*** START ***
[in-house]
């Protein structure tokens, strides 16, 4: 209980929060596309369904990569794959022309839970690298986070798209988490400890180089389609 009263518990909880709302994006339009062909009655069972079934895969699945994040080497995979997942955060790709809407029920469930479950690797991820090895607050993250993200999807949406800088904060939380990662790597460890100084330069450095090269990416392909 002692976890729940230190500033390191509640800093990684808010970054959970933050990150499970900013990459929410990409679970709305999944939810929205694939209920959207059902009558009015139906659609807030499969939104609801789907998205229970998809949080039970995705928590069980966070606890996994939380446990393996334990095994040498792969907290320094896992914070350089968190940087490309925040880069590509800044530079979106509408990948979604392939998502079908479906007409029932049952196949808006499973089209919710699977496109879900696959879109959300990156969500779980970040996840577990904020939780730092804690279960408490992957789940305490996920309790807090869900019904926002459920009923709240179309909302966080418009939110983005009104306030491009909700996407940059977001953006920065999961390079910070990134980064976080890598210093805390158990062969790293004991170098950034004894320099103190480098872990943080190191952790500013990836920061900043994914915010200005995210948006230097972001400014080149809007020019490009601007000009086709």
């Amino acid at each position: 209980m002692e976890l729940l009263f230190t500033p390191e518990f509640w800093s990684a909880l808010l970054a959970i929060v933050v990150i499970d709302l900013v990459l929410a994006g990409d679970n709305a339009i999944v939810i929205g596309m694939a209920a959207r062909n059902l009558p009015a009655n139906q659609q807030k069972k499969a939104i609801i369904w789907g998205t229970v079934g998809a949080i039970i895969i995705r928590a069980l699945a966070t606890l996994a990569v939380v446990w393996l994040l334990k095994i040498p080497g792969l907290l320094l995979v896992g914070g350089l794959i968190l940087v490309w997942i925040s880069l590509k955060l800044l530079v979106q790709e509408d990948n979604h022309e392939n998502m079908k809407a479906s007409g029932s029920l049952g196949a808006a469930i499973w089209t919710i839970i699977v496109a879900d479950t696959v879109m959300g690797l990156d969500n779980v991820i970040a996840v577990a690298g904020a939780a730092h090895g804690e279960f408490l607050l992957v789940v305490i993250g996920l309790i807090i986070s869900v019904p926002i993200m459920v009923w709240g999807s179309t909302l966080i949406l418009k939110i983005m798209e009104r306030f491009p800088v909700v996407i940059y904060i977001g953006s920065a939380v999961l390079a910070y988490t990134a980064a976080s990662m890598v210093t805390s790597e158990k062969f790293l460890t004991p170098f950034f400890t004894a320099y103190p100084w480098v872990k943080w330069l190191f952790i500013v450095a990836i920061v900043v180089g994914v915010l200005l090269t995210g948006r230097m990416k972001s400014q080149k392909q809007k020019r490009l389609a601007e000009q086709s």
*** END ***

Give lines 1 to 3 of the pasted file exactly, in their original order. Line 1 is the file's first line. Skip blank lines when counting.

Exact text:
[in-house]
């Protein structure tokens, strides 16, 4: 209980929060596309369904990569794959022309839970690298986070798209988490400890180089389609 009263518990909880709302994006339009062909009655069972079934895969699945994040080497995979997942955060790709809407029920469930479950690797991820090895607050993250993200999807949406800088904060939380990662790597460890100084330069450095090269990416392909 002692976890729940230190500033390191509640800093990684808010970054959970933050990150499970900013990459929410990409679970709305999944939810929205694939209920959207059902009558009015139906659609807030499969939104609801789907998205229970998809949080039970995705928590069980966070606890996994939380446990393996334990095994040498792969907290320094896992914070350089968190940087490309925040880069590509800044530079979106509408990948979604392939998502079908479906007409029932049952196949808006499973089209919710699977496109879900696959879109959300990156969500779980970040996840577990904020939780730092804690279960408490992957789940305490996920309790807090869900019904926002459920009923709240179309909302966080418009939110983005009104306030491009909700996407940059977001953006920065999961390079910070990134980064976080890598210093805390158990062969790293004991170098950034004894320099103190480098872990943080190191952790500013990836920061900043994914915010200005995210948006230097972001400014080149809007020019490009601007000009086709």
């Amino acid at each position: 209980m002692e976890l729940l009263f230190t500033p390191e518990f509640w800093s990684a909880l808010l970054a959970i929060v933050v990150i499970d709302l900013v990459l929410a994006g990409d679970n709305a339009i999944v939810i929205g596309m694939a209920a959207r062909n059902l009558p009015a009655n139906q659609q807030k069972k499969a939104i609801i369904w789907g998205t229970v079934g998809a949080i039970i895969i995705r928590a069980l699945a966070t606890l996994a990569v939380v446990w393996l994040l334990k095994i040498p080497g792969l907290l320094l995979v896992g914070g350089l794959i968190l940087v490309w997942i925040s880069l590509k955060l800044l530079v979106q790709e509408d990948n979604h022309e392939n998502m079908k809407a479906s007409g029932s029920l049952g196949a808006a469930i499973w089209t919710i839970i699977v496109a879900d479950t696959v879109m959300g690797l990156d969500n779980v991820i970040a996840v577990a690298g904020a939780a730092h090895g804690e279960f408490l607050l992957v789940v305490i993250g996920l309790i807090i986070s869900v019904p926002i993200m459920v009923w709240g999807s179309t909302l966080i949406l418009k939110i983005m798209e009104r306030f491009p800088v909700v996407i940059y904060i977001g953006s920065a939380v999961l390079a910070y988490t990134a980064a976080s990662m890598v210093t805390s790597e158990k062969f790293l460890t004991p170098f950034f400890t004894a320099y103190p100084w480098v872990k943080w330069l190191f952790i500013v450095a990836i920061v900043v180089g994914v915010l200005l090269t995210g948006r230097m990416k972001s400014q080149k392909q809007k020019r490009l389609a601007e000009q086709s």